Global classification of MC disorders and pathologic MC reactions

Global classification of MC disorders and pathologic MC reactions
Global classification of MC disorders and pathologic MC reactions

MC Hyperplasia

This condition is defined by a histologically confirmed (local or systemic) increase in tissue MCs. MC hyperplasia is reactive in most cases. Independent of the organ analyzed, both KIT and tryptase should be applied as immunohistochemical markers for evaluating MC numbers [35]. In addition, multicolor flow cytometry should be used if possible. By definition, no KIT-activating mutation, no other criterion for mastocytosis (including CD2 or CD25 expression in MCs), and no signs of a myelogenous neoplasm are found. Common causes of MC hyperplasia are chronic infections, cancer, lymphoproliferative disorders, bone marrow suppression states, autoimmune disorders and other chronic inflammatory reactions. In many cases, the KIT ligand stem cell factor may be involved. In support of this conclusion, injection of recombinant stem cell factor is usually followed by local and systemic MC hyperplasia [39,40]. MC hyperplasia can occur with or without MCA, but in most cases, no concomitant MCAS is found.

MCA Syndromes

As mentioned above, MCASs are defined by the presence of MCA criteria. It is again important to emphasize that MCAS can occur as a manifestation of another MC disorder (e.g. mastocytosis: primary MCAS) or as a manifestation of an IgE-dependent disease (allergy: secondary MCAS).


In general, and as developed in previous consensus conferences, mastocytosis is divided into CM, SM, and local MC tumors (mastocytoma and MC sarcoma) [18,34,41,42]. CM is defined by ‘mastocytosis in the skin’ (MIS) criteria [18] and the absence of SM (criteria for SM not fulfilled). SM is defined by the presence of SM criteria (at least 1 major + 1 minor or 3 minor WHO criteria) and may present with or without skin involvement [34]. Nevertheless, CM and SM are mutually exclusive conditions [34]. Both CM and SM may be further divided into subvariants [18,34]. MCA can occur in any variant of mastocytosis. In such cases, the presence of MCA(S) should be recorded as such or by the subscript ‘SY’, for ‘symptoms’ (e.g. SMSY) [18,34].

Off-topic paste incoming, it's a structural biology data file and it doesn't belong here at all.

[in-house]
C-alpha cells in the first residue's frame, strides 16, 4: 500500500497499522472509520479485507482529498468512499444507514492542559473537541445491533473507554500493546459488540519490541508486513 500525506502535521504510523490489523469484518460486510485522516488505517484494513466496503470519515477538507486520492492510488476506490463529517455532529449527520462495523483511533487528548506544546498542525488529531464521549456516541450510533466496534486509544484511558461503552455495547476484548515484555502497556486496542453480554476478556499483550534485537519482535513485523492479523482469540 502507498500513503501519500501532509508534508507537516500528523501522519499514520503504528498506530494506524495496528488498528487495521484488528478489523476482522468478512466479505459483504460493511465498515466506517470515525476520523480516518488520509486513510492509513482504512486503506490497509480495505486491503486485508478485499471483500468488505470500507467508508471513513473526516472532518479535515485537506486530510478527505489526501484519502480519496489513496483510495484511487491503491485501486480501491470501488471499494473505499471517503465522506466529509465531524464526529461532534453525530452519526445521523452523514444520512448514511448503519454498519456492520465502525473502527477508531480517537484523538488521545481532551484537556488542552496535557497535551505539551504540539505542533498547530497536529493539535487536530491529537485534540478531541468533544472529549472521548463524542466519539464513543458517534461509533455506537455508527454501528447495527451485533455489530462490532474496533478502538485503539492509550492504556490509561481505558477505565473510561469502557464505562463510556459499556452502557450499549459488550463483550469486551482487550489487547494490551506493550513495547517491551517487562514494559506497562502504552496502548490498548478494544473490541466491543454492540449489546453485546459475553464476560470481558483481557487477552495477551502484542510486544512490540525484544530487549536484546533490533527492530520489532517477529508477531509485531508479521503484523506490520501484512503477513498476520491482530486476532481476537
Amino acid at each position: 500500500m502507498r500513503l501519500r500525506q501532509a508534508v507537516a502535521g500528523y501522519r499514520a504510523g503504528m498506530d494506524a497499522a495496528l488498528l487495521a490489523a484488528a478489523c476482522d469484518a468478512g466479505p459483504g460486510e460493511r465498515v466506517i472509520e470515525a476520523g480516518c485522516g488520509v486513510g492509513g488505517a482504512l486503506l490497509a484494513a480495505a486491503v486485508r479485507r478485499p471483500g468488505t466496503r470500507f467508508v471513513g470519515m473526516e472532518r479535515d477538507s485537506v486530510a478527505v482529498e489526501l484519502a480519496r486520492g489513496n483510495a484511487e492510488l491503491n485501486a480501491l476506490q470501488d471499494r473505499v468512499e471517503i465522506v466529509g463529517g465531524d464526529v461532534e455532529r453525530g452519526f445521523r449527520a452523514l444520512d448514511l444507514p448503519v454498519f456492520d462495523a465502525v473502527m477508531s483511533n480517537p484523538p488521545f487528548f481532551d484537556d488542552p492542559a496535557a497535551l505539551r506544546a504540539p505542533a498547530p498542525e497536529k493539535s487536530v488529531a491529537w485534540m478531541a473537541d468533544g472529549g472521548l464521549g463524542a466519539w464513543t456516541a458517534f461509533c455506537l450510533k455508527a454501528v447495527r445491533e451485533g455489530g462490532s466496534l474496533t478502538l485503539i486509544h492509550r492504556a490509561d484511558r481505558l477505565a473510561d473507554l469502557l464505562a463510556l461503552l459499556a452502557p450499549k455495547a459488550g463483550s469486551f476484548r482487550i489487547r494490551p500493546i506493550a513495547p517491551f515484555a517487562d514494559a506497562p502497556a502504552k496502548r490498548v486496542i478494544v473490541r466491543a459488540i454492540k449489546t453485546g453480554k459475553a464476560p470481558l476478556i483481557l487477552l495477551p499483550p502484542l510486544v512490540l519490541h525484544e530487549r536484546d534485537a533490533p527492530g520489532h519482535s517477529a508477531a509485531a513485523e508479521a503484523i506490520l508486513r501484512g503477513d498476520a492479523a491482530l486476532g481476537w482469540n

Myelomastocytic Overlap Conditions

Although not recognized as a subvariant by the WHO, it is important to be aware of MC lineage involvement in myeloid nonMC neoplasms [43,44,45,46]. In 30–40% of all cases with acute myeloid leukemia (AML), some myeloblasts express tryptase (tryptase+ AML) [45]. In some of these cases, myeloblasts also produce histamine [45]. However, patients with tryptase+ AML usually have no signs or symptoms of MCA. Myelomastocytic leukemia (MML) is an extremely rare disease [44,46]. In contrast to tryptase+ AML, a significant number of neoplastic cells (≥10% in blood or bone marrow smears) are immature MCs [44]. Similar to SM or MC leukemia (MCL), MML presents with an elevated basal serum tryptase level and can present with MCA. However, in contrast to SM and MCL, the criteria for diagnosing SM are not fulfilled [44,46]. Most cases of MML are misdiagnosed as basophilic leukemia, MCL, acute promyelocytic leukemia, tryptase+ AML, or SM with an associated hematologic nonMC lineage disease (SM-AHNMD). Similar to MCL, the prognosis in MML is poor [43,44,46]. As mentioned above, the basal serum tryptase level is elevated in MML. However, this is not a specific feature as leukemic blasts and (neoplastic) basophils also express and release tryptase [47,48].